Are you planning to sell your agency sometime soon? Have you thought about where you see yourself four years after the ink dries?
With any public relations agency merger or acquisition, there are numerous questions you must ask yourself before signing on the dotted line, including getting smart about your future options.
For example, are there any distinct landing spots with a clear path to advancement for you in the combined entity? You also may wonder how the merger will affect your agency’s overall position in the industry and its reputation, as well as its financial standing.
When I sold my agency after many years in the business, I had a very clear vision about what I wanted to do moving forward: I wanted to give something back to the industry that had been so good to me by providing consulting work and facilitating agency acquisitions. My goal was to remain in the PR space, yet serve it in a new, more pertinent capacity.
Keep your eye on the prize
As someone who’s worked closely with more than 100 PR agencies over the last 12 years, I encourage any agency owner to carve out time for some serious reflection about what they want to do with the rest of their life following a sale. I believe it is essential to figure out what is really important to you in life, including why you are working so hard in the first place.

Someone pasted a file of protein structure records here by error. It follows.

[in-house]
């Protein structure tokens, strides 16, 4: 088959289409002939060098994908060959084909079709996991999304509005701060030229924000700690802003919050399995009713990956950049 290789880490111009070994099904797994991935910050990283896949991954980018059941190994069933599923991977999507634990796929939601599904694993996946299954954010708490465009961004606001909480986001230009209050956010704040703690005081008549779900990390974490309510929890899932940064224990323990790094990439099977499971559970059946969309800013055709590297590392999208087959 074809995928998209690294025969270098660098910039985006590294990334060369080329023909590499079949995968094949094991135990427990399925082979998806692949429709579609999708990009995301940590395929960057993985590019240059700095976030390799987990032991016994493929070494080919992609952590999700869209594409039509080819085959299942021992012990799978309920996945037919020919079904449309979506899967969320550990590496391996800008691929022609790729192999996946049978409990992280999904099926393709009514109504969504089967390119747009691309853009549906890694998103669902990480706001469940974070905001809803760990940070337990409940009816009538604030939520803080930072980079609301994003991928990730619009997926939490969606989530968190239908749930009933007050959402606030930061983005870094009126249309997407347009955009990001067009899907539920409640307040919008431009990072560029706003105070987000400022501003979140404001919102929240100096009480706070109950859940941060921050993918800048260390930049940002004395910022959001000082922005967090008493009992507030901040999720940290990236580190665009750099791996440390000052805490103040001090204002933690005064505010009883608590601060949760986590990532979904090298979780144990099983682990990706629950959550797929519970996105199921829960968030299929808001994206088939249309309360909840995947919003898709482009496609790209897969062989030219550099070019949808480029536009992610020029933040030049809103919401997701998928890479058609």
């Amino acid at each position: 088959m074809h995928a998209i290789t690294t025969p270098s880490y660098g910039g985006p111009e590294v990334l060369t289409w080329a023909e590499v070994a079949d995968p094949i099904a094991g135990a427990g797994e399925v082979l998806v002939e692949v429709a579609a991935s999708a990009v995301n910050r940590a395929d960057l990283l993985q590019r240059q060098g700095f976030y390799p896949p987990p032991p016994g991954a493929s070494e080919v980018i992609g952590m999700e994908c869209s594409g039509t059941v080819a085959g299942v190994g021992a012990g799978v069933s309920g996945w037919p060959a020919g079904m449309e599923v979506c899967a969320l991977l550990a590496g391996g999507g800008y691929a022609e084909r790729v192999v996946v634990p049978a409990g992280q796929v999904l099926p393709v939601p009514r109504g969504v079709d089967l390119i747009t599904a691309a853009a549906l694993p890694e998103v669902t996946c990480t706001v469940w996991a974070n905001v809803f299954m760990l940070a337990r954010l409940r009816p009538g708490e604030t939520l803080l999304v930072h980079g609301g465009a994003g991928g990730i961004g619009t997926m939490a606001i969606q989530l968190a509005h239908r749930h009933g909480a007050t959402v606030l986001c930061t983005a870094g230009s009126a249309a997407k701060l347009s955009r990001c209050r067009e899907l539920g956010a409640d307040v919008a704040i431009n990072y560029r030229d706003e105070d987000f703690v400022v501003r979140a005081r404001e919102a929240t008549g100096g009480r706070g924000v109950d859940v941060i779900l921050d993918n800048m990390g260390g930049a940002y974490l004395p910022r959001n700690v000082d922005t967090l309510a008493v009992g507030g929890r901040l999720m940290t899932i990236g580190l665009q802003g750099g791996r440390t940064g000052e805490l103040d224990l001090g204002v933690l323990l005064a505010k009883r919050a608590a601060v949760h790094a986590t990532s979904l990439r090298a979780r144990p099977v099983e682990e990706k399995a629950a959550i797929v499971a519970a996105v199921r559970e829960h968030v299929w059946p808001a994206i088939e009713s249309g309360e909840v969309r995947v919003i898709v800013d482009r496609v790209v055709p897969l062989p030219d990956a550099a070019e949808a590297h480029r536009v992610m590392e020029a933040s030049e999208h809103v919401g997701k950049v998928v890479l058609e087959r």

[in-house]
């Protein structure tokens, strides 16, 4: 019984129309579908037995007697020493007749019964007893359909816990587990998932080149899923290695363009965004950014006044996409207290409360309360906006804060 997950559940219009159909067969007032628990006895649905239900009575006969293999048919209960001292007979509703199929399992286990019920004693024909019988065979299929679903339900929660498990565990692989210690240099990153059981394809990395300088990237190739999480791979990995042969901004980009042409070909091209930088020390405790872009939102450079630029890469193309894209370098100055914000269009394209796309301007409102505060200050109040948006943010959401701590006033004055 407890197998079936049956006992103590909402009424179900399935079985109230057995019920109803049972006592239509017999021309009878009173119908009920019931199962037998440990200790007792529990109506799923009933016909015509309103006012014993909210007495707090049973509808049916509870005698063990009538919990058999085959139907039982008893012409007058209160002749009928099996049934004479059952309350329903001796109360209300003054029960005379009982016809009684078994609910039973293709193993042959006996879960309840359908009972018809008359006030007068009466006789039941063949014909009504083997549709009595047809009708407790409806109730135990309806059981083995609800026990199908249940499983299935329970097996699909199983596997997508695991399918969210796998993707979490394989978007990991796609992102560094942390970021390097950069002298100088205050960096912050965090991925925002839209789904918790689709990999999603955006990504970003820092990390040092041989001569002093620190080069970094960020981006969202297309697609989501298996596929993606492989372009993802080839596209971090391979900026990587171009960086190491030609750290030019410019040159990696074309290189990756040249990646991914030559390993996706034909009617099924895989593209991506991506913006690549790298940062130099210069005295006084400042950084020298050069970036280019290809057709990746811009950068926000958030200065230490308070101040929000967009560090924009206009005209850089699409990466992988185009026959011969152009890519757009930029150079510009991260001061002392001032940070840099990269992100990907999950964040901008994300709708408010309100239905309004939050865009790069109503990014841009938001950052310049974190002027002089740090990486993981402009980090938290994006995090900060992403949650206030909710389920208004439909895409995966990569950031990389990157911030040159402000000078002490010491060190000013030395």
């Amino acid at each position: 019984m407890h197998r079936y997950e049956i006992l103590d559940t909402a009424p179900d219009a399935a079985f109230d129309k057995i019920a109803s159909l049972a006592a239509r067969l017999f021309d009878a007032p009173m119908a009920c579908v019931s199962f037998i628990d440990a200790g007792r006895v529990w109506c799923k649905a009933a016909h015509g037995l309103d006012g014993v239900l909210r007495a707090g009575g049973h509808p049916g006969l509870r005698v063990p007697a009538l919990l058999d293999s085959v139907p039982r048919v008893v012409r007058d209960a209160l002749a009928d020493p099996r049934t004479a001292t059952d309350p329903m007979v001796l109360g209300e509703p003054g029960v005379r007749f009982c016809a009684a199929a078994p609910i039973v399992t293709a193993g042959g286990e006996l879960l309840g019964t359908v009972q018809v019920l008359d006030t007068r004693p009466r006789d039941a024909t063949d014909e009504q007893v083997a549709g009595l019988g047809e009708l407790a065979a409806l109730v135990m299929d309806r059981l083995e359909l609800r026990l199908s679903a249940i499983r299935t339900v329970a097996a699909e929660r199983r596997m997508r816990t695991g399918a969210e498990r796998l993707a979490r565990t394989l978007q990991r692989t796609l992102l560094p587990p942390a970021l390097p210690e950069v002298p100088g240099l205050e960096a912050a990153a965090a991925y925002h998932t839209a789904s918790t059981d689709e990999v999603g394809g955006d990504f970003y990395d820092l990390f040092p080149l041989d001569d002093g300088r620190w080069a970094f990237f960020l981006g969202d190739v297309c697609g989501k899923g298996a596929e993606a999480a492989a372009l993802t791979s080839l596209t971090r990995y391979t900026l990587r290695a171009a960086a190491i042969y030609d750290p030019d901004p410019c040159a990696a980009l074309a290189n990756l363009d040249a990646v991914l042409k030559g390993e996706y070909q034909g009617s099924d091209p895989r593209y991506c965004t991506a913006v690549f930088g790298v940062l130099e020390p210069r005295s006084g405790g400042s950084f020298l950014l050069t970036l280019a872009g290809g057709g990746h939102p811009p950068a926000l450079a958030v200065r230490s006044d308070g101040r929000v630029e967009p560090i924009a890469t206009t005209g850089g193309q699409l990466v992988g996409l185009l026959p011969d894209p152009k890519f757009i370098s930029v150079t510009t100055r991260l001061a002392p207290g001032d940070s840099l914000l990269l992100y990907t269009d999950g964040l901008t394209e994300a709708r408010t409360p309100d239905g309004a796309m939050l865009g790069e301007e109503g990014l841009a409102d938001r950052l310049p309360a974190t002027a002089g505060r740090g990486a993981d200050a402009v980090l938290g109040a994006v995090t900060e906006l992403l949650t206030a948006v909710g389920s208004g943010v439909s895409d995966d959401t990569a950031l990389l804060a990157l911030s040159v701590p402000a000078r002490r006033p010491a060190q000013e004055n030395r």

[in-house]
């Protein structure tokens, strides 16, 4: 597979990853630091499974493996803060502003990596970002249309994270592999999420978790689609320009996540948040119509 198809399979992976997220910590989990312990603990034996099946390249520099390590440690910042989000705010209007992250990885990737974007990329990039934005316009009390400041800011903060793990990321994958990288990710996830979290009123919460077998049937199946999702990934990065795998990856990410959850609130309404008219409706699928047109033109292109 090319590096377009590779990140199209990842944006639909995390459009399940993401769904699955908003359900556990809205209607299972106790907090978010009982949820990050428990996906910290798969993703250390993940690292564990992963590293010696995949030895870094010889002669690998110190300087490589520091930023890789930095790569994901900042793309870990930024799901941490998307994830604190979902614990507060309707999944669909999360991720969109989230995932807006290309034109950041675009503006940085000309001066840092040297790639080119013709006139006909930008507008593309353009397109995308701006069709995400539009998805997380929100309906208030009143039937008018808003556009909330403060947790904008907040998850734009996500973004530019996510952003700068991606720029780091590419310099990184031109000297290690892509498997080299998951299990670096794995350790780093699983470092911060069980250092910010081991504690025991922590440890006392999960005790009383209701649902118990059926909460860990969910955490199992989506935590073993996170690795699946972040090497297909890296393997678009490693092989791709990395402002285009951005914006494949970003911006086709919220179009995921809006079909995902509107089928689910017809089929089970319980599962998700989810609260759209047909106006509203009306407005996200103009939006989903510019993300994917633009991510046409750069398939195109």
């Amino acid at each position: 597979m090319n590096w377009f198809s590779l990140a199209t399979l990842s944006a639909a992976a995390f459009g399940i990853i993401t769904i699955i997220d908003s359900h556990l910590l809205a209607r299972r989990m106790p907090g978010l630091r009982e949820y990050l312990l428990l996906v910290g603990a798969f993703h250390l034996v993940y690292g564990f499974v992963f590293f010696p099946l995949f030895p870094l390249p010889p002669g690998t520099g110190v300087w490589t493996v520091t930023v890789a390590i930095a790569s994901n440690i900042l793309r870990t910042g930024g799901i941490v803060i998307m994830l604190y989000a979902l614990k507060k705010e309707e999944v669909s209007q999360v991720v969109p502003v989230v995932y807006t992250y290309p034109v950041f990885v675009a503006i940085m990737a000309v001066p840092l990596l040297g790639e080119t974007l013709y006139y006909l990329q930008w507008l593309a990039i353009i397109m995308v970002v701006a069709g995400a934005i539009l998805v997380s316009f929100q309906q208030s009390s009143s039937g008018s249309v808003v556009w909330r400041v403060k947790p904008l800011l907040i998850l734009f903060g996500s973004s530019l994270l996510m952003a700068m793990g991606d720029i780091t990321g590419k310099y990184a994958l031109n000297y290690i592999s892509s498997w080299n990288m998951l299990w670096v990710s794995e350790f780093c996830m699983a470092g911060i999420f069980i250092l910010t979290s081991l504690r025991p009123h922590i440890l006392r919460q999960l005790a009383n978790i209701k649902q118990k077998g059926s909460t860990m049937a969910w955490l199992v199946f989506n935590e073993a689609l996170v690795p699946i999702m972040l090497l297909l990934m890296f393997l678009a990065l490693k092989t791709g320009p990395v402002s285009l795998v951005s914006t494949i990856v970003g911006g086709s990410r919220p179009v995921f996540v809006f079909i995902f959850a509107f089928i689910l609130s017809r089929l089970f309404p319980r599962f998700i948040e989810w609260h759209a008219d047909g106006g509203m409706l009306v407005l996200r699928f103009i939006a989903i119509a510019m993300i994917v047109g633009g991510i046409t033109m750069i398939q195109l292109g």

I can personally attest that owning and operating a PR agency can be all consuming. And being thrust into the world outside of your agency life following a sale can often lead to culture shock and disorientation if you are unprepared.
Yes, there’s life after agency business
Developing a plan that tackles how you want to monetize your business — and factors in your future ambitions — can yield significant dividends, both financially and personally. Of course, the options and combinations vary from one person to the next.
For instance, if you’re hoping to make a solid break from the industry, the scenario will obviously require a different exit plan strategy versus someone who simply wants to “slow down” for a few years, gently bow out of the business and remain fairly active in the PR industry.
I’ve met many CEOs who knew from day one of the sales process that they wanted to get out “while the getting’s good.” The majority of these owners started the retirement process over the course of the two to three years “burnout” phase following the sale of their agency.
Other executives have different plans they hope to pursue after selling their agency. For example, one head of a firm I sold a few years ago wanted to start a consumer product business with her daughter. Another owner said she’d always dreamed of moving to Israel from New York and eventually followed her path there.
There’s also another category of agency sellers: those executives that are in the prime of their lives and want to join forces with an organization that will help them enhance their career, giving them the opportunity to make a quantum leap into a more integral role — on a higher level — within the newly formed entity.